Seed Bales

We are on the cusp of planting season, which means Brad has pallets of seed corn waiting to be planted in his building. This week the big kids discovered that this makes for a lot of fun. Brad must have suggested it since he remembers playing on piles of seed corn when he was a kid. I guess since we don’t have hay bales to jump on, we’ll jump on “seed bales.”

Brad took these pictures on the day the fun was discovered. After supper, they pleaded to go jump some more. Apparently seed bales makes for some fun posing too.

Riding Along

When we first moved I was highly annoyed when people suggested a positive of the farming lifestyle was that kids could go to work with their dad. Don’t ever say this to a mother with very little people unless you want her to think ‘You have NO clue!’ and glare at you. I know my baby and 2-year-old saw much less of their dad when we moved here. They didn’t want to be confined to a buddy seat and weren’t able to play safely in the shop while he worked.

Now with bigger kids, they can go hang out in the shop while Brad’s there, and that’s fabulous for all. Elliana especially likes the one on one time of riding along with Brad in whatever form of transformation. (Wyatt would still rather be somewhere playing whatever sport is currently consuming him.)

This weekend she was riding with him when he discovered a dead animal in a field. Later that day when she saw him taking the loader tractor to go move the animal, she told me she wanted to go with him. I told her it probably wouldn’t be safe, but she ran and told him that she wanted to go with him. He had no thought of it not being safe and told her to hop on!

The Calm Rancher

I have always wanted to see a calf be born, and I finally got the chance! (You’ll have to deal with amateur cell phone pictures since I was holding William and left picture duty to Elliana or tried to taking them with one hand while bouncing a baby.)

Our main purpose for the outing to my in-laws’ (a.k.a. the local petting zoo) was to see the new lambs. When we arrived two heifers were almost ready to have their babies, so we piled three adults and six kids into a pickup and went to check things out. Don’t fret – we didn’t have far to go since they keep these first time mamas close to the house.heifer calving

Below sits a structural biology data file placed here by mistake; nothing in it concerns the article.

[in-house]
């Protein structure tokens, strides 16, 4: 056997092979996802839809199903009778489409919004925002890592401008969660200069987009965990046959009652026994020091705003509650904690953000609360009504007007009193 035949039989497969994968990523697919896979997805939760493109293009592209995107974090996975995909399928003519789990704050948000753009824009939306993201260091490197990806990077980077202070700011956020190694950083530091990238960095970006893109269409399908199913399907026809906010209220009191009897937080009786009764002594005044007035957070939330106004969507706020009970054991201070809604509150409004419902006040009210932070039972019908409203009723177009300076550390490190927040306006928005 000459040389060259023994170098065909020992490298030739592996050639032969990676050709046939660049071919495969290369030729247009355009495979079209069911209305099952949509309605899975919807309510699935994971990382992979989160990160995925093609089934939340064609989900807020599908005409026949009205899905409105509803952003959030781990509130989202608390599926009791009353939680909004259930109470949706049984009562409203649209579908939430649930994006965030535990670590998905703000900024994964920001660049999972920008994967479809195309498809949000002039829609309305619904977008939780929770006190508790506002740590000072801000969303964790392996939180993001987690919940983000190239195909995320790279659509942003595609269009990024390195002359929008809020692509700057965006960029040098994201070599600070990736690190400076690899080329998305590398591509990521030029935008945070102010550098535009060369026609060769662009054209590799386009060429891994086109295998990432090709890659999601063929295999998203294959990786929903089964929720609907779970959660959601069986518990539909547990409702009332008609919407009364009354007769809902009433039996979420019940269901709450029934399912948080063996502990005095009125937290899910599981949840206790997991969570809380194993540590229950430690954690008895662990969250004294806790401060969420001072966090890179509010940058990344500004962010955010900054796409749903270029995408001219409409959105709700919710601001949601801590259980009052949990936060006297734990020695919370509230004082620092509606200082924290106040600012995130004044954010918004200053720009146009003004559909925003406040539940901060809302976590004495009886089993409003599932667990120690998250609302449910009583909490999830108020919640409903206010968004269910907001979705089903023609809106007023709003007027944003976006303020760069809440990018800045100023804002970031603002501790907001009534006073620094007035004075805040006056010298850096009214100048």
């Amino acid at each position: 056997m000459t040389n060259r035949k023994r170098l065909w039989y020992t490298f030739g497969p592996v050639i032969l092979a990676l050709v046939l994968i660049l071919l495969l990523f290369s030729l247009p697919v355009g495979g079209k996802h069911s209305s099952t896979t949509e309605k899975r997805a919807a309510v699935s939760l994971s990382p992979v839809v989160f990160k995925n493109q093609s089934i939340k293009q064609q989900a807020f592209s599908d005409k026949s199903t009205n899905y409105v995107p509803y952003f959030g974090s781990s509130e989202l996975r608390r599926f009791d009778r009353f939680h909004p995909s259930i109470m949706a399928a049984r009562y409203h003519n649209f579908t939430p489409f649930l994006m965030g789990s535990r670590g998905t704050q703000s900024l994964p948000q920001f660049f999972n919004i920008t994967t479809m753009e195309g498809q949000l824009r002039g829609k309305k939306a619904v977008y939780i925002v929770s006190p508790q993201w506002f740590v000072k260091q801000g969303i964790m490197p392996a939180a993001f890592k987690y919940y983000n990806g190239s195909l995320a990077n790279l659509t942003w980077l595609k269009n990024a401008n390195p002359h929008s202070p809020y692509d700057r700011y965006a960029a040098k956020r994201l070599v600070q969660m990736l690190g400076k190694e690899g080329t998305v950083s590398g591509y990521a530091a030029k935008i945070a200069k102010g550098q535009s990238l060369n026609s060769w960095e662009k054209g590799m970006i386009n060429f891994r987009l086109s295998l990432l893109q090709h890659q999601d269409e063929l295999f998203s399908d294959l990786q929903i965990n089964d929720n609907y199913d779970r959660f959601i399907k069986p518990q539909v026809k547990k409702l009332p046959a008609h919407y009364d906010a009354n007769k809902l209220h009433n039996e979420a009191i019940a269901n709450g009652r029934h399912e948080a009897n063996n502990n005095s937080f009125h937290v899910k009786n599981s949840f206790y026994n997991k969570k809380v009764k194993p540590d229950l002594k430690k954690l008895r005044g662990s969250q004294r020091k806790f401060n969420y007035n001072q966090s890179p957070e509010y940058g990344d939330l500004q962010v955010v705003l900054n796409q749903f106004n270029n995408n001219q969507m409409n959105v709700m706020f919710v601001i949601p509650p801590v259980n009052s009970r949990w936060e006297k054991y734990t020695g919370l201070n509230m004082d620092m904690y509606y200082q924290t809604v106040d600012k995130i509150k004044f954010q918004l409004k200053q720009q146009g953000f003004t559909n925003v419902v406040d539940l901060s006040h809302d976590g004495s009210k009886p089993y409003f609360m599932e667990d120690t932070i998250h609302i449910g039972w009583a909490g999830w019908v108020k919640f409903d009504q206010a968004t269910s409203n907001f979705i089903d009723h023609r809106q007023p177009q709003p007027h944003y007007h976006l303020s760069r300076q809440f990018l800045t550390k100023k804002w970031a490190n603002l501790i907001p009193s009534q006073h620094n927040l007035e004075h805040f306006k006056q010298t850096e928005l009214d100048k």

See those hooves on the way out? We watched this heifer for over a half hour. She was working hard but not making progress. After a little bit, we did see the calves pink tongue sticking out, but then it turned purple and we called for Darin to come. He calmly walked behind her and guided her into the barn.calving

Imagine yourself in this situation. I would’ve been like a frantic, spastic, crazy woman (like I am any time all of us are trying to go somewhere). Darin acted like he was going for a Sunday afternoon stroll in the park. He’s clearly done this more than once.

Katie, our tour guide, said if the cow is off by herself, Darin can sometimes just walk up behind and try pulling the calf out right there, a hefty tug is all that’s needed. This one wasn’t off by herself and she needed more than a little pull.Heifer in barnSomehow he got her with her head in the contraption that doesn’t let her back out. Please notice the nice long gloves Darin put on before you look at the next picture.

Since the hooves were out and the head right next to them, Darin tried to push it back in to see if it would help if more leg could come out before the head. That’s at least how I understood it. Ask a real veterinarian or rancher for clarity.Dirtiest Jobs

Then he tried just pulling with his hands as hard as he could. This is where Wyatt determined that he would not become a veterinarian and decided to go check out the sheep.hand pulling a calfPulling by hand didn’t work, so Darin (still as calm as can be) went and got the chain contraption. He attached the chain to the calf hoof and to a lever. Physics at work. calf pulling contraption

He cranked the lever and the calf came on out.

It didn’t start crying like we would expect a human new baby to do, but it was fine. Darin tickled its nose with some straw to make sure to get it breathing. tickling calf's nose with strawHe moved the calf and its mom into stall into the barn to make sure the new mama would take care of her calf before sending them back out with the rest of the heifers. I had to go take care of my hungry baby so I didn’t get to stick around to see it standing up and dried off. What I did get to see what rather impressive!

If you have questions, let me know and I’ll find the answers.

As for pictures of sheep…

sheep selfie

Hold You Over

I must follow up my last post by directing you to a reminder to better consider our blessings. It’s a quick read that will challenge you in a good way.

I’ve been trying to get an exciting calving post done, but life keeps happening. Here are a couple of animal pictures to hold you over.black white face calf

A fainting goat - just looking at him makes me chuckle

A fainting goat – just looking at him makes me chuckle.

Liza likes her earrings.

Liza likes her earrings.